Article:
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I changed my mind. I don't want to implement 200-some Node classes. Instead, I'll be working directly with the ANTLR generated classes, to implement the Rubberduck code inspections, unit test method discovery, the "Code Explorer" tree view, and everything else Rubberduck might need a parse tree for.

The Node derived classes already implemented aren't wasted though: I'll eventually use them to expose a high-level view of the VBA code, to VBA itself (through COM interop) - that will enable very cool stuff, like VBA code that can enumerate its modules' members.

I changed the VBParser - I renamed ParseInternal to Parse (it becomes an overload of the public Parse method), and made it public as well:

public class VBParser : IRubberduckParser
{
    public INode Parse(string projectName, string componentName, string code)
    {
        var result = Parse(code);
        var walker = new ParseTreeWalker();

        var listener = new VBTreeListener(projectName, componentName);
        walker.Walk(listener, result);

        return listener.Root;
    }

    public IParseTree Parse(string code)
    {
        var input = new AntlrInputStream(code);
        var lexer = new VisualBasic6Lexer(input);
        var tokens = new CommonTokenStream(lexer);
        var parser = new VisualBasic6Parser(tokens);

        return parser.startRule();
    }
}

Now I can have an ANTLR IParseTree wherever I need it. One place I'm going to need it, is to discover test methods in the active VBA project. Rubberduck test methods are always public, parameterless methods, so I wrote this extension method/class:

public static class ParseTreeExtensions
{
    /// <summary>
    /// Finds all public procedures in specified parse tree.
    /// </summary>
    public static IEnumerable<VisualBasic6Parser.SubStmtContext> GetPublicProcedures(this IParseTree parseTree)
    {
        var walker = new ParseTreeWalker();

        var listener = new PublicSubListener();
        walker.Walk(listener, parseTree);

        return listener.Members;
    }

    private class PublicSubListener : VisualBasic6BaseListener
    {
        private readonly IList<VisualBasic6Parser.SubStmtContext> _members = new List<VisualBasic6Parser.SubStmtContext>();
        public IEnumerable<VisualBasic6Parser.SubStmtContext> Members { get { return _members; } }

        public override void EnterSubStmt(VisualBasic6Parser.SubStmtContext context)
        {
            var visibility = context.visibility();
            if (visibility == null || visibility.PUBLIC() != null)
            {
                _members.Add(context);
            }
        }
    }
}

Here's a unit test for it:

    [TestMethod]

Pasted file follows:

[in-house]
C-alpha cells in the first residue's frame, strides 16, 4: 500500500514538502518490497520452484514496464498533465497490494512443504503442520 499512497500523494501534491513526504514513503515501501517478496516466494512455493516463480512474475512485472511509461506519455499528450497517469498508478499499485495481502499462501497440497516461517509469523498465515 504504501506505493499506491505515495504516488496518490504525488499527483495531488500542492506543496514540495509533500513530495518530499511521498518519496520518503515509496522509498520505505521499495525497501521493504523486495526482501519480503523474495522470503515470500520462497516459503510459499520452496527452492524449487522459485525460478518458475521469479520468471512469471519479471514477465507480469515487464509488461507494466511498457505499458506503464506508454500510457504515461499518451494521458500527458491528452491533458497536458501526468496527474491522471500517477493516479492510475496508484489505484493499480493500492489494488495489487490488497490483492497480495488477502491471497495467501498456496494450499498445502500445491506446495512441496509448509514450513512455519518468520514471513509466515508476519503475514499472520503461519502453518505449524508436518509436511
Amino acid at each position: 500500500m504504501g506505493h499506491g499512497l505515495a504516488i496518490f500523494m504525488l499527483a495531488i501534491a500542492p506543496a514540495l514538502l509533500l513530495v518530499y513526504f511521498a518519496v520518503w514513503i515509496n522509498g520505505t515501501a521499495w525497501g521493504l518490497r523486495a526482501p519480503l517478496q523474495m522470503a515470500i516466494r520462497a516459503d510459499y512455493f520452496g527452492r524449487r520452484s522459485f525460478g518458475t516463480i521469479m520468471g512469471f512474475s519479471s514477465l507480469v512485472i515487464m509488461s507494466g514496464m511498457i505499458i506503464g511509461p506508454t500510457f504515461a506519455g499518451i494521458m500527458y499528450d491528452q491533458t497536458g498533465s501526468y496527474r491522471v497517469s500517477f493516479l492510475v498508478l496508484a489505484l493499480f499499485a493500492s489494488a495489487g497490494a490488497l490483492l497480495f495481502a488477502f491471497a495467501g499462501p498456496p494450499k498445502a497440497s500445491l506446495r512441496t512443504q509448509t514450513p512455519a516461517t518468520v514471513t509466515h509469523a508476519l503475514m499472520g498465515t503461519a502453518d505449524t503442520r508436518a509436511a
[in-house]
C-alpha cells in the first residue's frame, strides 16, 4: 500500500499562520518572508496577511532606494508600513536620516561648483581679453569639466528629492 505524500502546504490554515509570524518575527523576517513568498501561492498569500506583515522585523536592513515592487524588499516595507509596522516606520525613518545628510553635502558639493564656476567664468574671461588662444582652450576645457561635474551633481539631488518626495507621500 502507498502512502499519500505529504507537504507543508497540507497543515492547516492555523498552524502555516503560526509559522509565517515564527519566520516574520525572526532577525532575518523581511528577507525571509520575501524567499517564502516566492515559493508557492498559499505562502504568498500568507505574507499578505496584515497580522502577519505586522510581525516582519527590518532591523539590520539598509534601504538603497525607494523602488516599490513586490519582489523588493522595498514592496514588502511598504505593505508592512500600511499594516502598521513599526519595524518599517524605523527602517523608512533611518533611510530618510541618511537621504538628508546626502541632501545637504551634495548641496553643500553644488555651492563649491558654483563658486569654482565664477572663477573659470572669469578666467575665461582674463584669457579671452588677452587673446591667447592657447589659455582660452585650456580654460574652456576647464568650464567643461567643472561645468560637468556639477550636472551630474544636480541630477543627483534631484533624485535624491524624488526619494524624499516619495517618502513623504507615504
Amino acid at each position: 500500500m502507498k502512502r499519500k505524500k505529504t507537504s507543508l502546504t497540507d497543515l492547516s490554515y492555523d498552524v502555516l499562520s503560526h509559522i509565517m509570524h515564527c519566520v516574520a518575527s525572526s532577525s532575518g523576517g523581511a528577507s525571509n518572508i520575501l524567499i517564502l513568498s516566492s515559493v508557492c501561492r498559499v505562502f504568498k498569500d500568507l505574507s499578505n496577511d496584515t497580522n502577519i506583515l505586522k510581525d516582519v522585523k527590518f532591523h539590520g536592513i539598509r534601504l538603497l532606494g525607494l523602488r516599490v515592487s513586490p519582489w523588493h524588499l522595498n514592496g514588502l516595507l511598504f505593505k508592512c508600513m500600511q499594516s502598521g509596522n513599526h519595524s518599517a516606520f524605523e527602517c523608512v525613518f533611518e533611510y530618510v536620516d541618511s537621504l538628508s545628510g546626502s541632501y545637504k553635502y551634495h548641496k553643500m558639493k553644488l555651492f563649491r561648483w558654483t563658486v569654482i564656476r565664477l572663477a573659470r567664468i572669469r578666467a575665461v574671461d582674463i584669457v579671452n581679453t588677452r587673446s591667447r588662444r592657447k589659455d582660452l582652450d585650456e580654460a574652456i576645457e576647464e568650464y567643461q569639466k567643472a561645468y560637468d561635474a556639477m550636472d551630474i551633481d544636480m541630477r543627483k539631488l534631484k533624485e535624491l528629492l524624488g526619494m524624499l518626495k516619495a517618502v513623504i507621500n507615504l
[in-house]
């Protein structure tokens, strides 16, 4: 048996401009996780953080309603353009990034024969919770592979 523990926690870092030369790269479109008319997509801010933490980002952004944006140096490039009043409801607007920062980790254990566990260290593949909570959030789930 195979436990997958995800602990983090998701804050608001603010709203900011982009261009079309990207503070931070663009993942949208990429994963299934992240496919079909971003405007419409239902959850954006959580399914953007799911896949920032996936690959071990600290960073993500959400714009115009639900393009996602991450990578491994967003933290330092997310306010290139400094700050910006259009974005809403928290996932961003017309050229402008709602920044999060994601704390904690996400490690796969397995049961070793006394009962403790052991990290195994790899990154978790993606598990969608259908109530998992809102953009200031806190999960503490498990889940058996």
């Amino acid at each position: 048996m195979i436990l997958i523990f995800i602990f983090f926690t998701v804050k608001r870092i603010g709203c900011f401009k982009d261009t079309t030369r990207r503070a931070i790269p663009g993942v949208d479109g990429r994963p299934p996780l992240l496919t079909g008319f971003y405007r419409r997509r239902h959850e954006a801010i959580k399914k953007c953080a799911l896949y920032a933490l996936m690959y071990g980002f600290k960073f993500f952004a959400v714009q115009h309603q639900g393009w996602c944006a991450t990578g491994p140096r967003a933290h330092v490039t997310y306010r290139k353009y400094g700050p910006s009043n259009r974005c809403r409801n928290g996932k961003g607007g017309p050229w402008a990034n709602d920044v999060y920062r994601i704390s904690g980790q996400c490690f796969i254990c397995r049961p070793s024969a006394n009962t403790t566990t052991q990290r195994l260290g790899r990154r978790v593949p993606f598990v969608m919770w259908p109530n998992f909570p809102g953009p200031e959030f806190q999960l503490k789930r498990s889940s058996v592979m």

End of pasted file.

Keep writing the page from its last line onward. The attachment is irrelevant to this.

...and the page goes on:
public void GetPublicProceduresReturnsPublicSubs()
    {
        IRubberduckParser parser = new VBParser();
        var code = "Sub Foo()\nEnd Sub\n\nPrivate Sub FooBar()\nEnd Sub\n\nPublic Sub Bar()\nEnd Sub\n\nPublic Sub BarFoo(ByVal fb As Long)\nEnd Sub\n\nFunction GetFoo() As Bar\nEnd Function";

        var module = parser.Parse(code);
        var procedures = module.GetPublicProcedures().ToList();
        var parameterless = procedures.Where(p => p.argList().arg().Count == 0).ToList();

        Assert.AreEqual(3, procedures.Count);
        Assert.AreEqual(2, parameterless.Count);
    }

This works, so I'm going to run with it. I don't want to expose the ANTLR generated classes to COM, so I'm moving it all into its own assembly, which Rubberduck will reference.

It looks to me like VBParser is somewhat mixing abstraction levels... but is that much of an issue? Is it a good idea to "walk" the tree like this? I'm not re-parsing the code, but I'll probably end up walking it multiple times when I run code inspections, and I'll have to implement several [simple] tree listeners, to retrieve the "interesting" nodes. Is this how I'm supposed to be doing this?

Anything else strikes you as weird with this approach?

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One would expect that a method of a parser which returns an IParseTree would be named Parse() instead of startRule() which is in addition violating the naming guidelines.


You should declare variables as near as possible to their usage. You could also omit the assignment of the call to Parse()

public INode Parse(string projectName, string componentName, string code)
{
    var walker = new ParseTreeWalker();                
    var listener = new VBTreeListener(projectName, componentName);

    walker.Walk(listener, Parse(code));

    return listener.Root;
}  

The VisualBasic6Parser.SubStmtContext.visibility() method is also not going conform with the naming guidelines.


Is it a good idea to "walk" the tree like this?

It is hard to say something about something one can't see.


It looks to me like VBParser is somewhat mixing abstraction levels... but is that much of an issue?

It is a little bit distracting to see inside a Parse() method of a VBParser class which implements an IRubberduckParser interface that a VisualBasic6Parser class is used. But I have no idea how to solve this and if this has to be solved.

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  • \$\begingroup\$ None of the ANTLR generated code follows C# casing conventions - the grammar file follows Java's and would have to be completely revisited for it to generate more C#-like methods. As for "walking" the tree, it's very ANTLR-specific (hence the antlr tag), the walker isn't mine, but the PublicSubListener is - as the ANTLR walker walks the tree, the listener fires up these virtual methods - I couldn't have posted more code... \$\endgroup\$ – Mathieu Guindon Feb 5 '15 at 16:00

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